Photo by Krista Johnson of Krista Johnson Photography. All rights reserved.

Photo by Krista Johnson of Krista Johnson Photography. All rights reserved.

Photo by Krista Johnson of Krista Johnson Photography. All rights reserved.

Photo by Kristy Velesko of Kristy Velesko Photography. All rights reserved.

Photo by Kristy Velesko of Kristy Velesko Photography. All rights reserved.

Photo by Kristy Velesko of Kristy Velesko Photography. All rights reserved.

Photo by Kristy Velesko of Kristy Velesko Photography. All rights reserved.

Photo by Stefani Bullard of Stefani Bullard Photography. All rights reserved.

Photo by Stefani Bullard of Stefani Bullard Photography. All rights reserved.

Photo by Stefani Bullard of Stefani Bullard Photography. All rights reserved.

Photo by Stefani Bullard of Stefani Bullard Photography. All rights reserved.

Cori Roberts Photography

Danielle Daigle Photography
Krista Johnston Photography
Kristy Velesko Photography
Denise Nicole Photography
Stefani Bullard Photography

Mirror, Mirror

Photo by flickr user "noahwood."

Photo by flickr user “noahwood.”

I had a love/hate relationship with Nike in the sixth grade. All of the popular girls walked around in Nike hoodies. I wanted to be one of them, but I also had enough sense at that age to recognize that labels were stupid. I considered asking my mom for some Nike gear to see if it would change how the girls in class (and the boys for that matter) looked at me, but I never did. The famous Nike symbol wasn’t really my thing and I decided it wasn’t worth it. I came to terms with the fact that I was destined to be “ordinary” by sixth grade standards.

But my absence of swoosh wasn’t the only reason I wasn’t one of the popular girls. I was rocking a Dorothy Hamill ‘do at the time. My growth spurt hit around that age, so I was super skinny, all knees and elbows, even though I ate like a horse (like I’m talking marshmallows, butter, and Rice Krispies out of a bowl). I was a bookworm who was always writing short stories about fitting in and social justice and romance (I was that precocious). I didn’t curl my hair or wear make-up except for dance recitals. I wasn’t allowed to shave my legs until sixth grade and even then, it was only because I came home and told my mom that I needed a razor now because a boy at school had called me a “wooly mammoth.” True story.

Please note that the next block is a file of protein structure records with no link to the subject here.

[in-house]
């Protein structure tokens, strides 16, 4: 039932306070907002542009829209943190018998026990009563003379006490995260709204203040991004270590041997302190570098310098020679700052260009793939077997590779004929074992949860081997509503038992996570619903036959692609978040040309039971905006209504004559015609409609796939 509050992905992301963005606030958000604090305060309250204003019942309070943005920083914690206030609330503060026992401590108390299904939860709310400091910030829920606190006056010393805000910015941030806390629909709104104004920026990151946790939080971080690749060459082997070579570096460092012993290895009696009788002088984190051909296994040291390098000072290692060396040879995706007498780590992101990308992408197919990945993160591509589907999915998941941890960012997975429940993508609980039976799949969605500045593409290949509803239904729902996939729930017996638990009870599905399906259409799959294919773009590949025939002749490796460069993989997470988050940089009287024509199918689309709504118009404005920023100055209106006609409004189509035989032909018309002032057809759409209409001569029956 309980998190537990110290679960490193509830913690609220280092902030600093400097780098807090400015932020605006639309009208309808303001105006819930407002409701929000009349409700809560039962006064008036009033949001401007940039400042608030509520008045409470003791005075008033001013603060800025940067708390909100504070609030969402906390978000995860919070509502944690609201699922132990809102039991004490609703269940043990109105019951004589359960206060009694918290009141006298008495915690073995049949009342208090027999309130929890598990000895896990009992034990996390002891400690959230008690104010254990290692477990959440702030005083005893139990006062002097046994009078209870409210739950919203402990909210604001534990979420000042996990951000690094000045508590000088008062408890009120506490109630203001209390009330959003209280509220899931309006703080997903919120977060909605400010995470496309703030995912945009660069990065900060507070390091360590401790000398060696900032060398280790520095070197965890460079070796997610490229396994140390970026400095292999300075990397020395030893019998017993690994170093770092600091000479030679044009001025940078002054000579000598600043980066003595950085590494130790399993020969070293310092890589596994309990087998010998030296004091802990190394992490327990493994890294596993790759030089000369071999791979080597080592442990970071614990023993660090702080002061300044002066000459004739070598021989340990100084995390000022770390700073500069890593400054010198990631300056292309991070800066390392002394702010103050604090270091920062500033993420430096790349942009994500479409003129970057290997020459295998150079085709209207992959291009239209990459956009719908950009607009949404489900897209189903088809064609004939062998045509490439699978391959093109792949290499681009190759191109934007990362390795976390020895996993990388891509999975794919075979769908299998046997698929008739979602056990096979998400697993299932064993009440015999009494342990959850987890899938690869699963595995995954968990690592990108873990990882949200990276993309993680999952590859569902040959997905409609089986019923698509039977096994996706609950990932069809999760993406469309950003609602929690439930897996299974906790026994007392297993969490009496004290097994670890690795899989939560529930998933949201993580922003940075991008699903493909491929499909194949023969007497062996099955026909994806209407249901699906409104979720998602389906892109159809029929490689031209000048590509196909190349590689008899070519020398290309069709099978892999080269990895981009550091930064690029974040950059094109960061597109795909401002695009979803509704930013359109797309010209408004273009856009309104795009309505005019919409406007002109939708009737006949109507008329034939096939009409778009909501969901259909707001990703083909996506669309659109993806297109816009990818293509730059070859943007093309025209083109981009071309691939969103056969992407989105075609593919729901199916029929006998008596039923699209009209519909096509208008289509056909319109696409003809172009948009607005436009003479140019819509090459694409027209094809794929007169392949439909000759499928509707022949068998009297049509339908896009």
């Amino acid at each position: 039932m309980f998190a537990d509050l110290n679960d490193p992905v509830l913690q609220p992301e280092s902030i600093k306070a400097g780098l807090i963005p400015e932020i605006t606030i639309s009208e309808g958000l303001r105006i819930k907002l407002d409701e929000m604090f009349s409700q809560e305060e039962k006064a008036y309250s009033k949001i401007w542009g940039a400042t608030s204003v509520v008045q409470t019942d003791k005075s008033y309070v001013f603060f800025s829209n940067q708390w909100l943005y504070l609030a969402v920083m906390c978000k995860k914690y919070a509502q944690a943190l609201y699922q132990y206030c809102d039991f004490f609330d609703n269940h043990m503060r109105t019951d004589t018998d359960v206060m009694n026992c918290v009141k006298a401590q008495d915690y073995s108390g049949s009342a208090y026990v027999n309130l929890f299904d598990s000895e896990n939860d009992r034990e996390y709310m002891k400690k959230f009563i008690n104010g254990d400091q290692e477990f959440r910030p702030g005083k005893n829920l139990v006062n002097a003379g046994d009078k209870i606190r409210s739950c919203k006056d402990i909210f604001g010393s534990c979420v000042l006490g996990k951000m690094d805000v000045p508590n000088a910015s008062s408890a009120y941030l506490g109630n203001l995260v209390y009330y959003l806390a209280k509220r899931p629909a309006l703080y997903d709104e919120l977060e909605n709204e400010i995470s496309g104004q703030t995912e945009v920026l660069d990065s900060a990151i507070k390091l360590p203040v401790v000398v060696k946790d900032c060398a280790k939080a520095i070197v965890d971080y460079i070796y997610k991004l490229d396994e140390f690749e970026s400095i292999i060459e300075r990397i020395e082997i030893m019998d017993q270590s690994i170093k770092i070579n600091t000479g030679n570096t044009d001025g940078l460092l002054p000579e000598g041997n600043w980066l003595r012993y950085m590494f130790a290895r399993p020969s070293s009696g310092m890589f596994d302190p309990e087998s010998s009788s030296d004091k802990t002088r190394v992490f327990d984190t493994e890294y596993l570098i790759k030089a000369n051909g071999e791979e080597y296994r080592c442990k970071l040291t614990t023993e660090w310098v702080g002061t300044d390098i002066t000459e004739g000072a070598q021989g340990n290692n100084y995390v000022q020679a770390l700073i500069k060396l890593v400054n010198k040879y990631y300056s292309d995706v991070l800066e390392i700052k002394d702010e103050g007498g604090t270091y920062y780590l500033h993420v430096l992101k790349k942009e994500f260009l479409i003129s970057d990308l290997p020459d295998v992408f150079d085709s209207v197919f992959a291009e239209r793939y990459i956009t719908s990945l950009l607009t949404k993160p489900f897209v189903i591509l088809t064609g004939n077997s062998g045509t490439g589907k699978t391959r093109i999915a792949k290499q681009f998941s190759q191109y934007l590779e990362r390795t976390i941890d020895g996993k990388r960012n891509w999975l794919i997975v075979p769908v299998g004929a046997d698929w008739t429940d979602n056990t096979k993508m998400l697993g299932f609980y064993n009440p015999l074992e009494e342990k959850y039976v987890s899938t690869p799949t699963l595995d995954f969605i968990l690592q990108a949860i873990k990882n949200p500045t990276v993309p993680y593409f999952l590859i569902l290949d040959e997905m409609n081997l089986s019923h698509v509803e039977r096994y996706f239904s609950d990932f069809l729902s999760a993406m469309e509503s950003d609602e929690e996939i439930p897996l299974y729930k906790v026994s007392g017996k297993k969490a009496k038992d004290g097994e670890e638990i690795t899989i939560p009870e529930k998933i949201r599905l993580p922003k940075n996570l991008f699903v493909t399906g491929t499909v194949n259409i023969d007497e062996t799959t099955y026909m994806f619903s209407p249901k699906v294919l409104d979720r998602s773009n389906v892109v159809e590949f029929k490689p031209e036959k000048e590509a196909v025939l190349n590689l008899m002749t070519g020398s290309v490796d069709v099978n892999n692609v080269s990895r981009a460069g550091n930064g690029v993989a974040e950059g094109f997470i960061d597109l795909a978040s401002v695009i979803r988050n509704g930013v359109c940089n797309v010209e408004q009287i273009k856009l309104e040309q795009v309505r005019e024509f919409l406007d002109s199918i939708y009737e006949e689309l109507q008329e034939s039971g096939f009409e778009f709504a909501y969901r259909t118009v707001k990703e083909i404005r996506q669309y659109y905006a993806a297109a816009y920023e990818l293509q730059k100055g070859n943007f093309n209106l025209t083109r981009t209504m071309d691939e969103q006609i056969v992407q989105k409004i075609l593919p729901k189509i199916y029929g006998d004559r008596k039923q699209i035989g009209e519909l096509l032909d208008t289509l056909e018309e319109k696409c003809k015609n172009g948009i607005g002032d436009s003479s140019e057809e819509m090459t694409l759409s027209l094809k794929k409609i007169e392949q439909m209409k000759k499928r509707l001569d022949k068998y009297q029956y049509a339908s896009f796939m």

When middle school and high school hit, same ingénue, slightly different story. I gained some confidence through dance, friends who were misfits, too (my high school group was affectionately dubbed “The Amoeba”), a prominent role in the theatre department, praise for being a smart girl, and my first boyfriend.

But even then I never considered myself the pretty girl that anyone wanted to be. I was known at school, but not sought after. I didn’t date a lot. I wasn’t invited to parties. I was still taking risks with fashion (who wore black pleather pants to school with a matching jacket – oh yeah, that was me). I’d started wearing make-up, but class was at 7:30am and I prefered shuteye to eyeliner.

I had some standout moments for sure, but for the most part I was just one of the crowd. And that was okay. I was finding my way just fine and I really liked who I was becoming. I started to grow comfortable with the fact that I would never be the proverbial popular girl who was pretty and charming and destined to take over the world with the flick of a well-manicured fingernail.

But luckily, I never got that comfortable with the concept of being ordinary, normal, common, or average. Because I’m not. No one is. Like Nikka Costa says, “Everybody got their something.” You just gotta tune into it. And there are a few things we girls need to learn, to internalize, to really understand.

Ahem…for example…

I’ve learned how to own my quirky, interesting, sometimes androgynous, sometimes other era look.

I’ve learned that you don’t have to be commercial or classic to be beautiful.

I’ve learned that it’s confidence in front of a camera that makes a model, not genetics.

I’ve learned that it’s freaking fantastic not to peak in high school or college.

I’ve learned that being genuine is more flattering than any color made by MAC.

I’ve learned that flaunting what you’ve got attracts opportunities like mad.

I’ve learned that the girl in the pictures below is fierce and gorgeous and motivated and smart. She’s surely destined to take over the world…

And she never had to wear a Nike hoodie to do it.

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All photos courtesy of Eric Fiallos of Bald Pirate Creations. All rights reserved. No copy or redistribution of this work is permitted.

Licensing info for noahwood’s image.